One of the most popular of complementary and alternative therapies must be aromatherapy. There's something very appealing about using essential oils from plants to soothe illness and help calm you down or lift your mood.
Once you begin to look into aromatherapy as a source of soothing and healing, you cannot but be amazed at all the actions essential oils can have.
Your sense of smell is a wonderful thing. There is only a thin barrier from the nose to your brain, so anything you smell has an almost immediate effect. You like the smell or you hate it, right away.
But, that's not the only way aromatherapy oils work. They pass through your skin and have actions at the point where they are rubbed in or massaged on.
It's a two-pronged attack to help you get over whatever ails you.
Some people wonder why they are called essential oils. Well, they are essential to the plant - not to you. The plant needs them to form part of its own immune system. They give the plant resistance to attack from infections and insect and other predators.
The theory is that if they protect the plant and help it heal from damage and illness, they can do the same for you and me.
Some of the oils used today originated many hundreds and even thousands of years ago, and have been used across the generations. While oils such as lavender are hugely popular everywhere, others are less so. And some have a positively ancient feel, so maybe have become disused for no real reason.
One or two have been reinvented, in a way, (although they have never been away) and have been shown to retain their activity in certain circumstances. And I want to mention two of them today.
It's a long time since Frankincense and Myrrh came to the fore in the Bible, but these two things are becoming popular once more. This time as essential oils used to treat common aches and pains.
This time, however, their names have been changed to the botanical versions. I think this is to let everyone know the plant species they come from. These are Boswellia carteri for Frankincense, and Commiphora myrrha for Myrrh.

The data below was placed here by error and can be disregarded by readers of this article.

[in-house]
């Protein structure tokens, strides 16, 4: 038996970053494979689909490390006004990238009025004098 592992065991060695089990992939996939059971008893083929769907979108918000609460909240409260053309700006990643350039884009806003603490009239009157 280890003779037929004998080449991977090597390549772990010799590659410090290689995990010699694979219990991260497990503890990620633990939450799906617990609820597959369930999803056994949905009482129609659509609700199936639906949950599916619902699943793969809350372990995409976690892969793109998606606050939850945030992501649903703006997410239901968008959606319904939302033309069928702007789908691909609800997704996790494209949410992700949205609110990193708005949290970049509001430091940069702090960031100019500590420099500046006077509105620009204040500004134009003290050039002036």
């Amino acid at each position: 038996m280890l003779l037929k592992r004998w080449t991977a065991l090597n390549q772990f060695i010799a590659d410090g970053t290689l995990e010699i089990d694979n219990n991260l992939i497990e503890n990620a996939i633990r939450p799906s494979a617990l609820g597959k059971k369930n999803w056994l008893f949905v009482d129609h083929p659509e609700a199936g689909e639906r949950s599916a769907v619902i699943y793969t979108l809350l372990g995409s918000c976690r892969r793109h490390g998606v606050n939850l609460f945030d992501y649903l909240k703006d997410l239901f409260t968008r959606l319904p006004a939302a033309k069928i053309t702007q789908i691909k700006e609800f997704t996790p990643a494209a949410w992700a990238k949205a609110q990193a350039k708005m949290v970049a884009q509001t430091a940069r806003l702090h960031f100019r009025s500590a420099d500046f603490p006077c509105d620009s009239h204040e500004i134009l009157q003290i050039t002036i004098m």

Both oils are derived from the resins that exude from the plants when they are damaged, and are now the main ingredients of some aromatherapy-based creams.
A brief check of want the respective oils can do shows the basis for using them together in this way..
Frankincense essential oil tones the skin, eases pain and numbness, while the aroma calms stress and tension.
Myrrh essential oil fights inflammation, helps healing and kills infections.
Together Frankincense and Myrrh or Boswellia and Commiphora give you the best of both worlds - fight infection, ease pain and inflammation, and promote healing. And, at the same time their aromas help sooth and calm your anxious mind. (Remember the two-pronged attack of aromatherapy oils I mentioned before.)
And, there are few, if any, side effects or untoward problems with rubbing them into your skin. Neither is toxic when diluted in a cream.
So there you have it. A useful, healing cream with little chance of side effects that can help treat aches and pains of all types, including arthritis and rheumatism. And all by combining two essential oils from the aromatherapy range, oils that have been around for thousands of years.
They aren't alone either. Other essential oils are used to treat pain by adding them to warm baths, hot compresses or massaging them into the affected areas. Part of their action is the relaxation, calmness and soothing tensions associated with their use. But these two aromatherapy oils have direct actions on damaged and painful parts as well.
It just goes to show that aromatherapy really does have a place in modern treatments.
So, welcome back to Frankincense and Myrrh. You've probably never been away.
Next time you are shopping for a general purpose cream for aches and pains why not search out a Boswellia and Commiphora cream to add to your first-aid kit?